In the tradition of Anne Lamott's Bird by Bird, a critically acclaimed National Book Award finalist shares inspiration and practical advice for writing a memoir. Writing memoir is a deeply personal, and consequential, undertaking. As the acclaimed author of five memoirs spanning significant turning points in her life, Beth Kephart has been both blessed and bruised by the genre. In Handling the Truth, she thinks out loud about the form--on how it gets made, on what it means to make it, on the searing language of truth, on the thin line between remembering and imagining, and, finally, on the rights of memoirists. Drawing on proven writing lessons and classic examples, on the work of her students and on her own memories of weather, landscape, color, and love, Kephart probes the wrenching and essential questions that lie at the heart of memoir. A beautifully written work in its own right, Handling the Truth is Kephart's memoir-writing guide for those who read or seek to write the truth. .
Georgia knows what it means to keep secrets. She knows how to ignore things. She knows that some things are better left unsaid. . . . Or are they? When Georgia and her best friend, Riley, travel along with nine other suburban Pennsylvania kids to Anapra, a squatters' village in the heat-flattened border city of Juarez, Mexico, secrets seem to percolate and threaten both a friendship and a life. Certainties unravel. Reality changes. And Georgia is left to figure out who she is outside the world she's always known. Beth Kephart paints a world filled with emotion, longing, and the hot Mexican sun.
Rosie and her mother coexist in the same house as near strangers. Since Rosie's father abandoned them years ago, her mother has accomplished her own disappearing act, spending more time with her boss than with Rosie. Now faced with losing her grandfather too, Rosie begins to visit him every day, traveling across town to his house, where she helps him place the things that matter most to him "In Trust." As Rosie learns her grandfather's story, she discovers the role music and motion have played in it. But like colors, memories fade. When Rosie stumbles into the House of Dance, she finally finds a way to restore the source of her grandfather's greatest joy. Eloquently told, National Book Award finalist Beth Kephart's House of Dance is a powerful celebration of life and the people we love who make it worthwhile.
Graduation from high school? A senior thesis? A betrayal by someone you love? A loss of innocence? The death of a parent? Losing the family you always wished you had? Facing a harsh reality? What's the line that separates childhood from the "real world"? And what happens when it's nothing you imagined it would be? Do you want to be a published author? The editors at HarperCollins invite you to submit a short story about a character who has to face the "real world" for the first time. The story must involve a single, life-changing event. First prize is the opportunity to be published alongside your favorite authors in the paperback edition of the No Such Thing as the Real World collection. All stories must be between 5,000 and 10,000 words long, and all contributing authors must be between fourteen and nineteen years old.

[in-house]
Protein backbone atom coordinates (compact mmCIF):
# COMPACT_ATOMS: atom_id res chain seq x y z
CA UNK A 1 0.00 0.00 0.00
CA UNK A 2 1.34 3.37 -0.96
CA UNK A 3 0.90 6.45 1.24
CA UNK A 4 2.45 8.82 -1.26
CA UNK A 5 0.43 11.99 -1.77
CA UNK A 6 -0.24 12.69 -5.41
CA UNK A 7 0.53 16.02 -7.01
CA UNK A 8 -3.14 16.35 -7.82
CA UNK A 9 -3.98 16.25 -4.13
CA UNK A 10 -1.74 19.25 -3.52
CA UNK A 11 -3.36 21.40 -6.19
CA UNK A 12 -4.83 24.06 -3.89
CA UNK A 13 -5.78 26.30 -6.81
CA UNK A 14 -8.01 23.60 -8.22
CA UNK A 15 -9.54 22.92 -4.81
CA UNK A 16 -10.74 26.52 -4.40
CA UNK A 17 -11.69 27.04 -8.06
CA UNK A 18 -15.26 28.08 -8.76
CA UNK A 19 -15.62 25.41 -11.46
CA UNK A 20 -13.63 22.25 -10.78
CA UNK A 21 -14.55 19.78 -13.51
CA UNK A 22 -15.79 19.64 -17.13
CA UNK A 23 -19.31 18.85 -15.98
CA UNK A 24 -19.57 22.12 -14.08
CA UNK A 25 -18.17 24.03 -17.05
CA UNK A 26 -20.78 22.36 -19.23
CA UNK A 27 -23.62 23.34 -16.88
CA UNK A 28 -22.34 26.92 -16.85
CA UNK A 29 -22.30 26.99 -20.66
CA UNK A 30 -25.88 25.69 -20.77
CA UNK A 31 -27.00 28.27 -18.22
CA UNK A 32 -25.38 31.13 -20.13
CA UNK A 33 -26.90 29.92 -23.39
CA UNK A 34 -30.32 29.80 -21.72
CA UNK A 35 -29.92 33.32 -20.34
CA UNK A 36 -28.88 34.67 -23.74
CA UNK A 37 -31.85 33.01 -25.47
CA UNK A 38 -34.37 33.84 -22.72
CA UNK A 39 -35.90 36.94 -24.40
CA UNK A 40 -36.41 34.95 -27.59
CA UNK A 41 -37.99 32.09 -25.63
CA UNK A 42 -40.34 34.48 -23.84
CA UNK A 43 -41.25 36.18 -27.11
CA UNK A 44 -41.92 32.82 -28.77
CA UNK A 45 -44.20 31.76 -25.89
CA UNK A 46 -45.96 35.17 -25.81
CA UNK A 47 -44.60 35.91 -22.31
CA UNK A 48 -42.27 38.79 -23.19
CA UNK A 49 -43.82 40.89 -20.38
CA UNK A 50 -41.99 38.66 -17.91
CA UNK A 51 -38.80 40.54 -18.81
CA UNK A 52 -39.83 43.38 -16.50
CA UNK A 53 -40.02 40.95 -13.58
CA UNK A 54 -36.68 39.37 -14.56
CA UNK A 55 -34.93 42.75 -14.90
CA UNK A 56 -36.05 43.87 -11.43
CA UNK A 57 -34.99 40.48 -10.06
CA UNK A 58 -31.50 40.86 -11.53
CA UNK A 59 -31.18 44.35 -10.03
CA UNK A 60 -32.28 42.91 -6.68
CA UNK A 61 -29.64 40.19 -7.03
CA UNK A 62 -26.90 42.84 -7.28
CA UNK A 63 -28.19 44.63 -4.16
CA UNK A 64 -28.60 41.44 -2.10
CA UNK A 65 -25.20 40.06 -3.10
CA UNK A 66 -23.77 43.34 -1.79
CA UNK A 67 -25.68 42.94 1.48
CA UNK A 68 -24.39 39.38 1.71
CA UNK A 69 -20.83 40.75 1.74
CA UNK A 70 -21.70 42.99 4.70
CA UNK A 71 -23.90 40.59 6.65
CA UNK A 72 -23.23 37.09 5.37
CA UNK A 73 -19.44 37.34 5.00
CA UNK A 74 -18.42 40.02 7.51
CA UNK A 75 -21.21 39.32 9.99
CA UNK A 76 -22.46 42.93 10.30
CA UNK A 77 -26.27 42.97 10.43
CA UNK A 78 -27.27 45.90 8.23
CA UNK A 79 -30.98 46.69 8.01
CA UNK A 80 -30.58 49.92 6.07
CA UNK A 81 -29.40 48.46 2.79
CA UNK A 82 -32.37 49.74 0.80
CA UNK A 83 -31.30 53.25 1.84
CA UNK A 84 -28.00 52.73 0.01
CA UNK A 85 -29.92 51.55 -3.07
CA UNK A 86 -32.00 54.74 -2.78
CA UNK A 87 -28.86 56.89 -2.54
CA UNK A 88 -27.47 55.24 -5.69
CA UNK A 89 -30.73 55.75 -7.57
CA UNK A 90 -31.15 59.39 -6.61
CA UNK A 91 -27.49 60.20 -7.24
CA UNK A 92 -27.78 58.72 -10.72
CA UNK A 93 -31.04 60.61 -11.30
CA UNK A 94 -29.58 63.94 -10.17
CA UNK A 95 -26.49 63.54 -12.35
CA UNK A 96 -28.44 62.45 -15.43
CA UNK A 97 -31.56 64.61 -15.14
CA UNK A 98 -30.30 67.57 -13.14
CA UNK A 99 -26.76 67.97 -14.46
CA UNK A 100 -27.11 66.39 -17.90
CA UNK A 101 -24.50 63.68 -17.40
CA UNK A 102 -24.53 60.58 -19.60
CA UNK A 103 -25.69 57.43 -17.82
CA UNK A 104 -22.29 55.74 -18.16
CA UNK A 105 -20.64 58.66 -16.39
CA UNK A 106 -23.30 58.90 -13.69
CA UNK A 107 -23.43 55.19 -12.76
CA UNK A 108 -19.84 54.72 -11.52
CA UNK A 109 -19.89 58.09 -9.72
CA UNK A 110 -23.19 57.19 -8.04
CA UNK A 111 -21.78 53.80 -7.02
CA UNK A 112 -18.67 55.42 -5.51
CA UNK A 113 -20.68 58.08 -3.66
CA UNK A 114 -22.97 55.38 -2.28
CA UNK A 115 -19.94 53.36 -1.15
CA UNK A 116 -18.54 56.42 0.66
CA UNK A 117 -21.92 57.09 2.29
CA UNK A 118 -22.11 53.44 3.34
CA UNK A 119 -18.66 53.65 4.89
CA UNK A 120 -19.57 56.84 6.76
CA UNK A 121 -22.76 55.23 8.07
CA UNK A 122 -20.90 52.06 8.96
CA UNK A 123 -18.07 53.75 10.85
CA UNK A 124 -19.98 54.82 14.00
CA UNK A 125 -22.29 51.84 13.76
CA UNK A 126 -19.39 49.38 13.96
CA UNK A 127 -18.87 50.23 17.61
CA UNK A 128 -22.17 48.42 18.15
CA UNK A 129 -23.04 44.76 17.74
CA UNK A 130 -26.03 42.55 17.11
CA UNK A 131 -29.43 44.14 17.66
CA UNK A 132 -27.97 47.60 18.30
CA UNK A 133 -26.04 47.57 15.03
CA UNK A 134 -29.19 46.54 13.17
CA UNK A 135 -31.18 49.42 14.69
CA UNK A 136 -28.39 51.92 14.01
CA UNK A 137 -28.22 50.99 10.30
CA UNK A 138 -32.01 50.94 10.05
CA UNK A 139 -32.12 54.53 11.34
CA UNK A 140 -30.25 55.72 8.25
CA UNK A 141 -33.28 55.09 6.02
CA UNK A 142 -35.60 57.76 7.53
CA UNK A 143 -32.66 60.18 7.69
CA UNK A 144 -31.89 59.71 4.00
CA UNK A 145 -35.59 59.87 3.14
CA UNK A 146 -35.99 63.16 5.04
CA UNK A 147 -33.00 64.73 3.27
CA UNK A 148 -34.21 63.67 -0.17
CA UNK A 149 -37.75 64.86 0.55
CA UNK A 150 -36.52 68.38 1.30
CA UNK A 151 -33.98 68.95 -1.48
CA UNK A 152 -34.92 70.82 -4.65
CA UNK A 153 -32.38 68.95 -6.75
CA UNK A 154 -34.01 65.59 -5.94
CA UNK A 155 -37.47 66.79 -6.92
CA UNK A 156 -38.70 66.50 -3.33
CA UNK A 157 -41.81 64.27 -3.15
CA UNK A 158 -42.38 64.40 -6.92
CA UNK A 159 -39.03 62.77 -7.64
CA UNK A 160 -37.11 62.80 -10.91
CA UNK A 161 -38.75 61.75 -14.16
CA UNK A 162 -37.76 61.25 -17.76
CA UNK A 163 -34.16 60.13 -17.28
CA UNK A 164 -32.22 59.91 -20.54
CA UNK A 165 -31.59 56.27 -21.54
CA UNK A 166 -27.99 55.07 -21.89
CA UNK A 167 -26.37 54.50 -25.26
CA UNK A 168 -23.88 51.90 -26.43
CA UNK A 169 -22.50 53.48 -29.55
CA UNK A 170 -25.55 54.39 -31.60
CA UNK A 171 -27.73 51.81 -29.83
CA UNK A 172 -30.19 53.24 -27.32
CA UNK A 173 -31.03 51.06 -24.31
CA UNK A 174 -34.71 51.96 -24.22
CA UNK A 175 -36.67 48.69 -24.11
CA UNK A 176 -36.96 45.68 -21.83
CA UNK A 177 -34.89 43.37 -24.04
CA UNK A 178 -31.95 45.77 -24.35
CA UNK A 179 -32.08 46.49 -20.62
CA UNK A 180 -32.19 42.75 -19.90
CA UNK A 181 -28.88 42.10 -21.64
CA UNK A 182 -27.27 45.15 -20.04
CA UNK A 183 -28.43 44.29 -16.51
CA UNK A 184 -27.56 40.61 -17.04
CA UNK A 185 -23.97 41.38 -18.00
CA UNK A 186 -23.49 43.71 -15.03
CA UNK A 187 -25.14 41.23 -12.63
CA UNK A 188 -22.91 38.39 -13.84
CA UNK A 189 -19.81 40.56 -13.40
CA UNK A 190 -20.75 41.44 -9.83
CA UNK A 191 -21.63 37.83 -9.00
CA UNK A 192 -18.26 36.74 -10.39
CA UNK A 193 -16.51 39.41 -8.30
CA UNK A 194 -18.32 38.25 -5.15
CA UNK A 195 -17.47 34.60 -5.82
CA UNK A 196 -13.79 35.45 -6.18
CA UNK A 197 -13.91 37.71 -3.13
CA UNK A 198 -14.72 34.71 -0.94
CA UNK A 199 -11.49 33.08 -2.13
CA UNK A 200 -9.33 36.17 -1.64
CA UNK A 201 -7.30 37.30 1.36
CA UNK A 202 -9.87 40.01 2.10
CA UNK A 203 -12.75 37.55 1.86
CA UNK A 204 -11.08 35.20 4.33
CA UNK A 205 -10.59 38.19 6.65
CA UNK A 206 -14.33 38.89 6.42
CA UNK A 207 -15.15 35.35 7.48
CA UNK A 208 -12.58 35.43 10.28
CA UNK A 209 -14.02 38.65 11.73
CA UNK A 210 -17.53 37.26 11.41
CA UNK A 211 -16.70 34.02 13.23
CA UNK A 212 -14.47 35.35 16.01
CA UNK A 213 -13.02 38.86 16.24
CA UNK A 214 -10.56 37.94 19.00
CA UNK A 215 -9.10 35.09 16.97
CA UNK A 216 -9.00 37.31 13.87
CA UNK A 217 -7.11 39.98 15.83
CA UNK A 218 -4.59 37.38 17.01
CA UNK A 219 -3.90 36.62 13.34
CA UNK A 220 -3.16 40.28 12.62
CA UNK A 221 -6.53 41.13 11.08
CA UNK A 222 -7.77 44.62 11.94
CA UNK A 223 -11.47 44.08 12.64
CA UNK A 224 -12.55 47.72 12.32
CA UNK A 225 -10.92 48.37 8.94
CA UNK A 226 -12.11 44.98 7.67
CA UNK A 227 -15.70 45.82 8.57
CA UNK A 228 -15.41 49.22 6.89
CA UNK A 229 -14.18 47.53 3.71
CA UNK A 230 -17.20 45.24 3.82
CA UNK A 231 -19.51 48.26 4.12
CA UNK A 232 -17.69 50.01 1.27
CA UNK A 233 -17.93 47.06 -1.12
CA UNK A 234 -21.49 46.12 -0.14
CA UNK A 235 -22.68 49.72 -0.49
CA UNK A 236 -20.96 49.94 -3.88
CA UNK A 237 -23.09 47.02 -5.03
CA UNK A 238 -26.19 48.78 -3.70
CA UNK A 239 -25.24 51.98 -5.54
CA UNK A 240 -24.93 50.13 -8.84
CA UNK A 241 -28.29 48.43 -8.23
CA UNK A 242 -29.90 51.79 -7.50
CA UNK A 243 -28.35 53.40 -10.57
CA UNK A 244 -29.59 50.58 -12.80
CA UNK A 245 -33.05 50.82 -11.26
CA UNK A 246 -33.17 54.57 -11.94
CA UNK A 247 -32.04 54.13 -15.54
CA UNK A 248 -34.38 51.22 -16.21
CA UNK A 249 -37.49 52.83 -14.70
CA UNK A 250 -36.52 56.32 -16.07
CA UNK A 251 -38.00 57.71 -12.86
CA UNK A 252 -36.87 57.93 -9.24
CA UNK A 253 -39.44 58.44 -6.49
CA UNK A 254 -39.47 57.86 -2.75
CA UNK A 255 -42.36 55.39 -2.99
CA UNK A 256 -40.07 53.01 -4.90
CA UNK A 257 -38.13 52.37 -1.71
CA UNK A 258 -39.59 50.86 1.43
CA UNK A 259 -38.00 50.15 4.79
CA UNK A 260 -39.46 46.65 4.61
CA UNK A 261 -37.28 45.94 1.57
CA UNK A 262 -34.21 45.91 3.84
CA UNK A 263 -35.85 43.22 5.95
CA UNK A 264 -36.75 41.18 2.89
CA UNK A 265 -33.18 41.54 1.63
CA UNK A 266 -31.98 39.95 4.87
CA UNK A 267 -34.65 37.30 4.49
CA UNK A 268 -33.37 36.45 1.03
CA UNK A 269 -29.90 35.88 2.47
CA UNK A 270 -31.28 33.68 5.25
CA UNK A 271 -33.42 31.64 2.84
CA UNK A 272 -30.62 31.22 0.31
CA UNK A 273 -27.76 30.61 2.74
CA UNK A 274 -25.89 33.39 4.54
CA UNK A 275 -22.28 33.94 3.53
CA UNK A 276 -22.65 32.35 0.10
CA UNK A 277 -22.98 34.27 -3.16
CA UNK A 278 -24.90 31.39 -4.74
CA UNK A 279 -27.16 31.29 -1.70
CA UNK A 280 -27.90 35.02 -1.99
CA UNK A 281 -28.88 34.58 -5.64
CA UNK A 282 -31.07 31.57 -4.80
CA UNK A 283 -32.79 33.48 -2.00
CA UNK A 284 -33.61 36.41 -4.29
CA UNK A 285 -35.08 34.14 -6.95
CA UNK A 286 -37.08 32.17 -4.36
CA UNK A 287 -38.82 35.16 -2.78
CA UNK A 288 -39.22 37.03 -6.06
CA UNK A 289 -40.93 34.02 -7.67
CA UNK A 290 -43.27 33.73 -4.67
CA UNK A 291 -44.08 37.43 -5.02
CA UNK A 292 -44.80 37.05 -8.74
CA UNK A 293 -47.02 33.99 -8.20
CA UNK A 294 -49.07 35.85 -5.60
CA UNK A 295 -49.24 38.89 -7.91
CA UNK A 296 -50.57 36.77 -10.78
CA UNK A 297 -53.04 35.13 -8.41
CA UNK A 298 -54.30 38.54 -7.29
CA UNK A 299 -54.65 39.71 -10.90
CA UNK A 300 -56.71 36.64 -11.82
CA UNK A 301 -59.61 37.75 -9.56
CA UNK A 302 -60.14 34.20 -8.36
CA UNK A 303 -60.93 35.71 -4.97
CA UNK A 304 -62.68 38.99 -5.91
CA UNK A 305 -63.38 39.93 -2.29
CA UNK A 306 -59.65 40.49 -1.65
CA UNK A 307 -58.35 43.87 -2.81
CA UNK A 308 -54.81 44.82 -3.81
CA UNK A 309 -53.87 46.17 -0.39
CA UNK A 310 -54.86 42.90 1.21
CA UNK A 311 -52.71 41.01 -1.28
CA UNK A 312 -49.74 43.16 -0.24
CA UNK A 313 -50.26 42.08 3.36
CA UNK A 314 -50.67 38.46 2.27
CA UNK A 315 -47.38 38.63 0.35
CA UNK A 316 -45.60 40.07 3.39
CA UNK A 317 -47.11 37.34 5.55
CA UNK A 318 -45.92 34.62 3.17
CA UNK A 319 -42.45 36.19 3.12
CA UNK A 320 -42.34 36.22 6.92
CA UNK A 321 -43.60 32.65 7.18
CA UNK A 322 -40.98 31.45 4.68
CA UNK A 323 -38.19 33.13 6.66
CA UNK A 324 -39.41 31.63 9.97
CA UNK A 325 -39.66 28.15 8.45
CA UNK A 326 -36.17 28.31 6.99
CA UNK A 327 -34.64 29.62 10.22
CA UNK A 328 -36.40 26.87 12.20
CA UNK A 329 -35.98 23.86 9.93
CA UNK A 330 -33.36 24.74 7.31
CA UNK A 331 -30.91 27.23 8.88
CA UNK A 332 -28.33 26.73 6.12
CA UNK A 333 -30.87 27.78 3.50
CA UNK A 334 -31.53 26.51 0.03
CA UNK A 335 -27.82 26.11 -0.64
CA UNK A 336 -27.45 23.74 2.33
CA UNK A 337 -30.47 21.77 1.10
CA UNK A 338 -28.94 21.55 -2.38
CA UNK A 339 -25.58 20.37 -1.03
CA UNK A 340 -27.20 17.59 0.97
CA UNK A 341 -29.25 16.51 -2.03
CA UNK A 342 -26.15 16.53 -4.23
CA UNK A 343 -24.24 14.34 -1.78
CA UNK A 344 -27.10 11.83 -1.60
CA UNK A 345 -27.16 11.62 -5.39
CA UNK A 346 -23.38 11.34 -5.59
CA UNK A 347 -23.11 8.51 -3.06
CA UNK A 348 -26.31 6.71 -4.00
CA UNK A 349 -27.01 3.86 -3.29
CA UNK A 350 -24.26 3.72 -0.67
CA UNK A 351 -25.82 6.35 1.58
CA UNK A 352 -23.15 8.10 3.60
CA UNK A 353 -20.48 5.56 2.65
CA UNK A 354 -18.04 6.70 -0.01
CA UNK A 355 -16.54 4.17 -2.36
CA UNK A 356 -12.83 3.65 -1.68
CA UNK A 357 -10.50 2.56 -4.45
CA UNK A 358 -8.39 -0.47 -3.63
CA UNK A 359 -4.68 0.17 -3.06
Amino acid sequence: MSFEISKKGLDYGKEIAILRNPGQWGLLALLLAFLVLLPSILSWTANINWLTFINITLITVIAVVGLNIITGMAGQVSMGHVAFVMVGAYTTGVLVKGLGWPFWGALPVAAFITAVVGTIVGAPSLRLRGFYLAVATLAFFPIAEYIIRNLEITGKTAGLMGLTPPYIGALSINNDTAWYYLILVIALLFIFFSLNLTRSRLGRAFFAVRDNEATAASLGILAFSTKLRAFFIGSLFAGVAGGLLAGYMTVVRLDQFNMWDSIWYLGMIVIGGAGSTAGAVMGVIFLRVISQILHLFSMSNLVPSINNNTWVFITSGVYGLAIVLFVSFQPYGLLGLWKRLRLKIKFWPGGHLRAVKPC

Ever since her mother passed away, Katie's been alone in her too-big house with her genius dad, who restores old paintings for a living. Katie takes a summer job at a garden estate, where, with the help of two brothers and a glamorous librarian, she soon becomes embroiled in decoding a mystery. There are secrets and shadows at the heart of Nothing but Ghosts: symbols hidden in a time-darkened painting, and surprises behind a locked bedroom door. But most of all, this is a love story--the story of a girl who learns about love while also learning to live with her own ghosts. This is a heartfelt, lyrical tale from the National Book Award-nominated author of Undercover and House of Dance.
Want a sneak peek? Download this free sample of One Thing Stolen by Beth Kephart. Something is not right with Nadia Cara. While spending a year in Florence, Italy, she's become a thief. She has secrets. And when she tries to speak, the words seem far away. Nadia finds herself trapped by her own obsessions and following the trail of an elusive Italian boy whom only she has seen. Can Nadia be rescued or will she simply lose herself altogether? Set against the backdrop of a glimmering city, One Thing Stolen is an exploration of obsession, art, and a rare neurological disorder. It is a celebration of language, beauty, imagination, and the salvation of love.
For Beth Kephart's son, the diagnosis was "pervasive developmental disorder not otherwise specified" -- a broad spectrum of difficulties, including autistic features. As the author and her husband discover, all that label really means is that their son Jeremy is "different in a million wonderful ways, and also different in ways that need our help". With the help of passionate parental involvement and the kindness of a few open hearts, Jeremy slowly emerges from a world of obsessive play rituals, atypical language constructions, endless pacing, and lonely frustrations. Triumphantly, he begins to engage others, describe his thoughts and passions, and build essential friendships.